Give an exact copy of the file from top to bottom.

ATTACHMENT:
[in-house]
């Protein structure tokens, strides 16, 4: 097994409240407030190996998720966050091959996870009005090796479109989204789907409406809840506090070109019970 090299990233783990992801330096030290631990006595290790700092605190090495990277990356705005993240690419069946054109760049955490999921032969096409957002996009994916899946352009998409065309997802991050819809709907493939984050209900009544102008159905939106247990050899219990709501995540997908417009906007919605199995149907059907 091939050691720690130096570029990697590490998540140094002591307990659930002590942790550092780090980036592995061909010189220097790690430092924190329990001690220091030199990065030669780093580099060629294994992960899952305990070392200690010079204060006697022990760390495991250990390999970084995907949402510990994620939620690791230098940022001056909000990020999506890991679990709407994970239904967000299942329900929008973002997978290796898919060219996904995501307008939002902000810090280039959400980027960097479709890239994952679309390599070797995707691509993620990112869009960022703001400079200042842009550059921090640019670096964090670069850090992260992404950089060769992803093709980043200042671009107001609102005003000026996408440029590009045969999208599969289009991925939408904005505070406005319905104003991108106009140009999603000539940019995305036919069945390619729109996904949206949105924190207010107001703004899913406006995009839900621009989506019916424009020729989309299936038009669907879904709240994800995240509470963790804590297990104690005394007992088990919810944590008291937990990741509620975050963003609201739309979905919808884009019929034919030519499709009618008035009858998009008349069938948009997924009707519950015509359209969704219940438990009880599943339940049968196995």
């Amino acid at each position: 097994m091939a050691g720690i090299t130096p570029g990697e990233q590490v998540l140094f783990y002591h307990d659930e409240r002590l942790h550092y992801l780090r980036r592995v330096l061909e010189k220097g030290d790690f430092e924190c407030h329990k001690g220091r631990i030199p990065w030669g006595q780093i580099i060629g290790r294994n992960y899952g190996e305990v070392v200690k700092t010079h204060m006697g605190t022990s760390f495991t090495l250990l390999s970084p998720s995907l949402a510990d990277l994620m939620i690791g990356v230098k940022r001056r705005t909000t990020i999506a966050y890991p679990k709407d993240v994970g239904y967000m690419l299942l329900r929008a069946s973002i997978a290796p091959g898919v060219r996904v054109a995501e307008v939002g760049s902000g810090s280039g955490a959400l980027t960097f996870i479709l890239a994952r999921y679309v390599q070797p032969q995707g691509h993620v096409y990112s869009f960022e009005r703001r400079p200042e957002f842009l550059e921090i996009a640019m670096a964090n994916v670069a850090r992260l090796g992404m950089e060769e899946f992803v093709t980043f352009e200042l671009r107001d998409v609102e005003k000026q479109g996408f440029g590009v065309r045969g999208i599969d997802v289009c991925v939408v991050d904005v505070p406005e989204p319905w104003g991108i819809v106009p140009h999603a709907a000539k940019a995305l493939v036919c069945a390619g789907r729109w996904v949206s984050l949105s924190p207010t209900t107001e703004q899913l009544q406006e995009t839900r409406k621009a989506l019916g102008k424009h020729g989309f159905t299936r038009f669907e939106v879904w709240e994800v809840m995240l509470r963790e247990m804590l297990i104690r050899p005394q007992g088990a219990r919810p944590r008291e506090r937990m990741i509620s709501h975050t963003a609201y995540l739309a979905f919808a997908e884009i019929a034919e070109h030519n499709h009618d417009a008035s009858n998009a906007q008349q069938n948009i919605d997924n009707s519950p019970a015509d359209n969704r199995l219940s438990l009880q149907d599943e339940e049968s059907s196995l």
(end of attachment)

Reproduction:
[in-house]
């Protein structure tokens, strides 16, 4: 097994409240407030190996998720966050091959996870009005090796479109989204789907409406809840506090070109019970 090299990233783990992801330096030290631990006595290790700092605190090495990277990356705005993240690419069946054109760049955490999921032969096409957002996009994916899946352009998409065309997802991050819809709907493939984050209900009544102008159905939106247990050899219990709501995540997908417009906007919605199995149907059907 091939050691720690130096570029990697590490998540140094002591307990659930002590942790550092780090980036592995061909010189220097790690430092924190329990001690220091030199990065030669780093580099060629294994992960899952305990070392200690010079204060006697022990760390495991250990390999970084995907949402510990994620939620690791230098940022001056909000990020999506890991679990709407994970239904967000299942329900929008973002997978290796898919060219996904995501307008939002902000810090280039959400980027960097479709890239994952679309390599070797995707691509993620990112869009960022703001400079200042842009550059921090640019670096964090670069850090992260992404950089060769992803093709980043200042671009107001609102005003000026996408440029590009045969999208599969289009991925939408904005505070406005319905104003991108106009140009999603000539940019995305036919069945390619729109996904949206949105924190207010107001703004899913406006995009839900621009989506019916424009020729989309299936038009669907879904709240994800995240509470963790804590297990104690005394007992088990919810944590008291937990990741509620975050963003609201739309979905919808884009019929034919030519499709009618008035009858998009008349069938948009997924009707519950015509359209969704219940438990009880599943339940049968196995």
């Amino acid at each position: 097994m091939a050691g720690i090299t130096p570029g990697e990233q590490v998540l140094f783990y002591h307990d659930e409240r002590l942790h550092y992801l780090r980036r592995v330096l061909e010189k220097g030290d790690f430092e924190c407030h329990k001690g220091r631990i030199p990065w030669g006595q780093i580099i060629g290790r294994n992960y899952g190996e305990v070392v200690k700092t010079h204060m006697g605190t022990s760390f495991t090495l250990l390999s970084p998720s995907l949402a510990d990277l994620m939620i690791g990356v230098k940022r001056r705005t909000t990020i999506a966050y890991p679990k709407d993240v994970g239904y967000m690419l299942l329900r929008a069946s973002i997978a290796p091959g898919v060219r996904v054109a995501e307008v939002g760049s902000g810090s280039g955490a959400l980027t960097f996870i479709l890239a994952r999921y679309v390599q070797p032969q995707g691509h993620v096409y990112s869009f960022e009005r703001r400079p200042e957002f842009l550059e921090i996009a640019m670096a964090n994916v670069a850090r992260l090796g992404m950089e060769e899946f992803v093709t980043f352009e200042l671009r107001d998409v609102e005003k000026q479109g996408f440029g590009v065309r045969g999208i599969d997802v289009c991925v939408v991050d904005v505070p406005e989204p319905w104003g991108i819809v106009p140009h999603a709907a000539k940019a995305l493939v036919c069945a390619g789907r729109w996904v949206s984050l949105s924190p207010t209900t107001e703004q899913l009544q406006e995009t839900r409406k621009a989506l019916g102008k424009h020729g989309f159905t299936r038009f669907e939106v879904w709240e994800v809840m995240l509470r963790e247990m804590l297990i104690r050899p005394q007992g088990a219990r919810p944590r008291e506090r937990m990741i509620s709501h975050t963003a609201y995540l739309a979905f919808a997908e884009i019929a034919e070109h030519n499709h009618d417009a008035s009858n998009a906007q008349q069938n948009i919605d997924n009707s519950p019970a015509d359209n969704r199995l219940s438990l009880q149907d599943e339940e049968s059907s196995l």